By TYLER KEPNER
The New York Times
July 13, 2008
TORONTO — Bobby Murcer never played for a championship Yankees team. But like Don Mattingly, it made no difference to his legacy. Murcer was beloved by players for his good nature and revered as an embodiment of what the Yankees try to represent. He was competitive and classy, tough and tender, all at once.
“The way he handled himself,” Mariano Rivera said, “he was the best example we could have.”
The Yankees learned of Murcer’s death Saturday in the clubhouse at Rogers Centre, minutes after a victory. Suddenly the music stopped thumping through the speakers, and a celebration turned somber. One by one, players shared their memories of Murcer, who died of complications from brain cancer at age 62.
“Bobby always went out of his way to be nice,” Derek Jeter said. “He’s one of the most positive people you’d ever meet. Ever since I first came up, you always looked forward to seeing him.”
Jorge Posada would hang on Murcer’s stories about Mickey Mantle, a switch-hitter like Posada. He would ask Murcer about Thurman Munson, a predecessor as the team’s catcher. Murcer would talk — Oklahoma roots ever clear in his voice — and Posada understood his sincerity.
“A lot of stories from the heart,” Posada said. “He really meant everything he said. He was a big part of a great organization. He did a lot of good things for this team, and it’s a really sad day.”
Posada’s voice cracked, and he was not the only one who was emotional.
Jason Latimer, a Yankees’ media relations representative, learned the news from a cellphone call while Manager Joe Girardi was addressing reporters after the game. Girardi’s session ended, reporters left the manager’s office, and Latimer stayed behind to tell Girardi.
Girardi broadcast games with Murcer on YES last season and rooted for him in the 1970s, when Murcer played for the Chicago Cubs. When the door opened, Girardi sat hunched over at his desk chair, eyes red, nose sniffling. His voice broke as he called Murcer a great Yankee and a great friend.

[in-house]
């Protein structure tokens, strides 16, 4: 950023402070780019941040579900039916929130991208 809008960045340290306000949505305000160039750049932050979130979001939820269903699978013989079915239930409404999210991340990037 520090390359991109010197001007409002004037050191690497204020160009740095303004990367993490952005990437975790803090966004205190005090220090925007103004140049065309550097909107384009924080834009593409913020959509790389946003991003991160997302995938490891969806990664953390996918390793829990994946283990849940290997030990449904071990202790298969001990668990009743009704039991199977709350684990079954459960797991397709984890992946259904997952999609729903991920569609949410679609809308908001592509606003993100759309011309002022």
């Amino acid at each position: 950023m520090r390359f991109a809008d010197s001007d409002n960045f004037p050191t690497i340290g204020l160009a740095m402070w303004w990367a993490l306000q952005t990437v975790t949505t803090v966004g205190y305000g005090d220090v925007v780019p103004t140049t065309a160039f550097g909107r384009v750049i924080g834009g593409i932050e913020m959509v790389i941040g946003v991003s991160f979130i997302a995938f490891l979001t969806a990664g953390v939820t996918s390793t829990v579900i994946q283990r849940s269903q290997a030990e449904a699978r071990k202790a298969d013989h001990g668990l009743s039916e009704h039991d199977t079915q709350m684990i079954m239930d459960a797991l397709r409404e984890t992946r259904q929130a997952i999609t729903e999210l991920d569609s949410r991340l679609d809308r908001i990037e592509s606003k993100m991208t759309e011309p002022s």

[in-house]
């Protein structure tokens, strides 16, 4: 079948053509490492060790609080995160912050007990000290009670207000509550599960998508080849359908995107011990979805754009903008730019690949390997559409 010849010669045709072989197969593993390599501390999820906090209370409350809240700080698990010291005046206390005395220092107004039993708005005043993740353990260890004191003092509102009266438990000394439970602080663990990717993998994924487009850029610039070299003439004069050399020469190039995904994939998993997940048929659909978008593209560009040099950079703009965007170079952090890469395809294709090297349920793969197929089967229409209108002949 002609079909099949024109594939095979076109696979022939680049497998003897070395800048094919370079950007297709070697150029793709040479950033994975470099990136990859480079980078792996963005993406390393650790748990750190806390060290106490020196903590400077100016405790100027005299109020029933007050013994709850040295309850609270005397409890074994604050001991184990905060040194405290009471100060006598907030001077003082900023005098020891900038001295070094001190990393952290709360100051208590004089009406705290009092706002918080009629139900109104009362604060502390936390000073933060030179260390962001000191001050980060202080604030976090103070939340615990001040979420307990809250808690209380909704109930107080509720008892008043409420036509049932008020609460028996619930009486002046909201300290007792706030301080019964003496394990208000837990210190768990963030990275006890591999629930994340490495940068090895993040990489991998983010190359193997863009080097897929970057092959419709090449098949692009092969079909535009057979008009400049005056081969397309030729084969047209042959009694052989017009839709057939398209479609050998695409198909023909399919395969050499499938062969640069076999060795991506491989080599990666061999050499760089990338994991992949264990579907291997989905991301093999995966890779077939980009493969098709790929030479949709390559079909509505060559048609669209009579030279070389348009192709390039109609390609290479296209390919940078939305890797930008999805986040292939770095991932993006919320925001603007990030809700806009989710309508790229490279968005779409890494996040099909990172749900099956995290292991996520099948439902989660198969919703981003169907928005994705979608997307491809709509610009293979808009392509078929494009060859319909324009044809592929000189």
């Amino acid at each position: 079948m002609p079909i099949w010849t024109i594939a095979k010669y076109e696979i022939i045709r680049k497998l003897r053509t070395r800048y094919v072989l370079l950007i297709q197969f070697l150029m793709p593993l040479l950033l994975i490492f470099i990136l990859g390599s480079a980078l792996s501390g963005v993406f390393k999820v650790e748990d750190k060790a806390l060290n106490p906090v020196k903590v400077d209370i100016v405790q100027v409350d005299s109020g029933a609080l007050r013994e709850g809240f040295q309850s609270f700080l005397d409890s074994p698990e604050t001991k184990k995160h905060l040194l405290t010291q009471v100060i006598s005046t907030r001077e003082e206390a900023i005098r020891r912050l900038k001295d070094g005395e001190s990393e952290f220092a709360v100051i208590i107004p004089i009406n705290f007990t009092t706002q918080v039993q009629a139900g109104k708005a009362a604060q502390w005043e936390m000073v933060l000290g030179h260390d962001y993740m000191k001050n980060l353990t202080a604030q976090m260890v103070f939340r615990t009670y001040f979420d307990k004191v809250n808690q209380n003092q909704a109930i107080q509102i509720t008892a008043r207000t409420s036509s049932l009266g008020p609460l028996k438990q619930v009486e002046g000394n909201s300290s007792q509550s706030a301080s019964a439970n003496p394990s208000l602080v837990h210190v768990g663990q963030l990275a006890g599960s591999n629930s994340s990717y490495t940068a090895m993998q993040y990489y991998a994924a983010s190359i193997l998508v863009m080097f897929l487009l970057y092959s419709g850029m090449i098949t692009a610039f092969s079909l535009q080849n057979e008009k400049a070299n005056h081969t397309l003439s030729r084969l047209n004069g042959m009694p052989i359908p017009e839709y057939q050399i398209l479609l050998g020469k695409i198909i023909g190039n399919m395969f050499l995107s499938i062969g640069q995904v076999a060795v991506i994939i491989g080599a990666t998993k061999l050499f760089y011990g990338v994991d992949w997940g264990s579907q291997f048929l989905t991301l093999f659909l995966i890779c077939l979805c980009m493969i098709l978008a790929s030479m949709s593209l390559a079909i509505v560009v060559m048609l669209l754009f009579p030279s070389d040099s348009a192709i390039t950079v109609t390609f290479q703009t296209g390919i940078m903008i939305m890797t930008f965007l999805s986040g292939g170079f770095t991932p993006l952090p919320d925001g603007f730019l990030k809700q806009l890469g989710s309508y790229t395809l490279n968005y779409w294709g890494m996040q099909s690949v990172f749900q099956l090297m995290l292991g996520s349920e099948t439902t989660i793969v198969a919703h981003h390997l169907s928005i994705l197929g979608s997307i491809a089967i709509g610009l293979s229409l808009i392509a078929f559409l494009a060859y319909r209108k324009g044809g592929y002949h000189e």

“He was an inspiration to all of us,” Girardi said. “And I know he’s in heaven with the good Lord and he’s peaceful, but it’s hard when you lose somebody so special.”
Murcer, who was diagnosed as having cancer in 2006, was treated at the M. D. Anderson Cancer Center in Houston. Andy Pettitte, who lives in Houston, met him once for lunch. Like most of the players, Pettitte was aware of Murcer’s condition, but he was unprepared for Saturday’s news.
Bobby Murcer in 2007
“Most of us are kind of blind-sided by it,” Pettitte said. “We didn’t know he was in such bad shape. He was just here — what, a month and a half ago? — and did a few games. I know he battled it for a long time. What a spirit he had.”
Pettitte and Jason Giambi remembered how Murcer would pat them on the back when they struggled. Murcer clowned with Giambi at Old-Timer’s Day, once showing up with a fake tattoo.
“He had that aura about him,” Giambi said. “He was always happy. You enjoyed being around him, because he was that type of guy that never seemed to have a bad day.”
Murcer also loved to talk about hitting, and as a fellow left-hander, he would tell Giambi about the adjustments needed to take advantage of the close right-field wall at Yankee Stadium.
Alex Rodriguez said Murcer often shared his simple philosophy — get a good pitch to hit — while making him feel at home.
“From the time I came over from Texas, he just treated me like I was a lifelong Yankee,” Rodriguez said.
In the clubhouse, the dean of the Yankees’ family is the trainer Gene Monahan. He started with the team as a spring-training intern in Fort Lauderdale, Fla., in the 1960s, when Murcer was also starting his career.
Monahan knew of the pressure on Murcer as an Oklahoma-born center fielder like Mantle. But Murcer carried himself with grace, Monahan said, learning how to act from the veterans and passing on the lessons.
“What stands out mostly is he was a gutty player with a lot of determination and strong will and a lot of love for his teammates,” Monahan said. “He was very kind and considerate, and he knew — because Mickey and all those guys took such great care of him in the ’60s when he came along and was highly touted — he knew that was the way to go with the young guys when they were coming up, even if you were the athletic trainer.
“He was always that way with the young kids, always took time out with them, always put his arm around them and explained things to them, even things as simple as how to dress, how to act on road trips, how to treat the clubhouse guys, how to be kind to the cab drivers and bus drivers, people who were out there to serve you, what it meant to be a big leaguer.”
Monahan was there for the ultimate example of Murcer as a teammate: his stirring eulogy at Munson’s funeral in Canton, Ohio, on Aug. 6, 1979. Murcer played for the Yankees that night in New York, driving in five runs, including the game-winner in an emotional ninth inning.
“There’s no words for that,” Monahan said, but the Yankee Stadium scoreboard operators found some. For years, whenever they showed highlights of that game, they played a song that seemed to fit Bobby Murcer: “Forever Young.”